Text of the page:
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Hammocks and Hammock Chairs-your best source for Mayan Hammocks :: Tommy Hamaca Cotton Hammocks

Tommy Hamaca Cotton Hammocks
 

If you have gotten this far into the web site you know what a passionate advocate I am of the Mayan hammock.  No other hammock stretches and gives itself so willingly to your comfort and support.  Over the centuries these hammocks have been made of many materials, principally cotton, in the modern era.  The cord used in 99% of Mayan hammocks is produced in the Yucatan, of Mexican cotton.  In fact, the principal exporters of hammocks are also the manufacturers of the hammock cord.  This cord is made of short staple cotton (that is to say that the length of the fibers that are twisted into string is relatively short) produced in the very humid atmosphere of the Yucatan Peninsula.  This product is known as hammock cord or hammock string, and is adequate to the task of producing a very comfortable hammock.  It has a nice amount of give and stretch.  It also has a fair amount of snag and break, which are less than desirable qualities.  If a person of only moderate strength were to hold the string in both hands and pull, the string would snap fairly readily.  This results in one of the biggest complaints about the Mayan hammocks—snagging and breaking.  Properly cared for these hammocks can last for years, or even a decade or more.  But it does require care to realize that degree of longevity. 

In the interest of producing a better product our Mexican affiliates, with our support, experimented with a variety of other cords.  We settled on the OSO cording, which is a mercerized cord that is many times stronger than the regular cotton hammock cord.  It is also dyed throughout, which is part of the mercerization technique, giving the cord much better color retention.  Taking some of this cord in ones hands and pulling it to attempt to snap it is extremely difficult.  I think most folks would feel that their fingers were being cut off before they were even close to the breaking point of this string.  As a result, we have produced in the Tommy Hamaca line, a hammock bed of greatly increased strength and durability.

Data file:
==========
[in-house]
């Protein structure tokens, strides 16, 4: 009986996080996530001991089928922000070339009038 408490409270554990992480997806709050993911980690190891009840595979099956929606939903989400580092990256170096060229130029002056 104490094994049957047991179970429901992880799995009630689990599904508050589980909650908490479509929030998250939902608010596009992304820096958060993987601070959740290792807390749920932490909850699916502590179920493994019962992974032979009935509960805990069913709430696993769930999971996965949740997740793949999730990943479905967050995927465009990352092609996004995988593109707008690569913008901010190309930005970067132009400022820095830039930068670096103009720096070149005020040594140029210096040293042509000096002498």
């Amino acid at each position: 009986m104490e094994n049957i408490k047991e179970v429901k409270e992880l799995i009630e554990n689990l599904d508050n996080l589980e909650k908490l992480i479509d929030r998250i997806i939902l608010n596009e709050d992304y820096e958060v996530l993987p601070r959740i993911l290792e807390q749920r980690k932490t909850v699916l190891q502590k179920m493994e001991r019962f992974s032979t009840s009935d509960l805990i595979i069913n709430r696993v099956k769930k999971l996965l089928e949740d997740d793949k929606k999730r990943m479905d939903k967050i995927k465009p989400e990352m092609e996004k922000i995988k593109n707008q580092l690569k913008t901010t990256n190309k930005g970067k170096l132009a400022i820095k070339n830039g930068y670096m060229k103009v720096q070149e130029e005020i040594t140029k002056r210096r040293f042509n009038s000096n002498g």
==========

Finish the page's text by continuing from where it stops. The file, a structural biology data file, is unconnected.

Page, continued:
The other component of the hammock is the support harness.  These arms, as they are called, are generally made of polypropylene, usually referred to as nylon.  It is actually not nylon, though it is similar in strength and feel.  While polypropylene is very strong, unless an ingredient is added to the liquid mix before it is stretched into string, it is vulnerable to UV deterioration.  Because this additive is expensive, it is not added by any one manufacturer, because that would put their price point above that of the competition.  It has also been known to occur that extraneous materials such as recycled pop bottles and the like have been added to the mix to cut costs.  These factors have lead to occasional failures in the field of the support strings after a period of use in sunny situations.  This is why we generally suggest the all polypro hammocks be used only in shaded locations.

In the Tommy Hamaca line of cotton hammocks we use only true nylon, which is resistant to UV deterioration, in the support arms.  This combination of better (and more expensive) materials, and the fact that we entrust these materials only to our best weavers, has produced a cotton hammock that we feel is superior to any comparable product.

 

 

 
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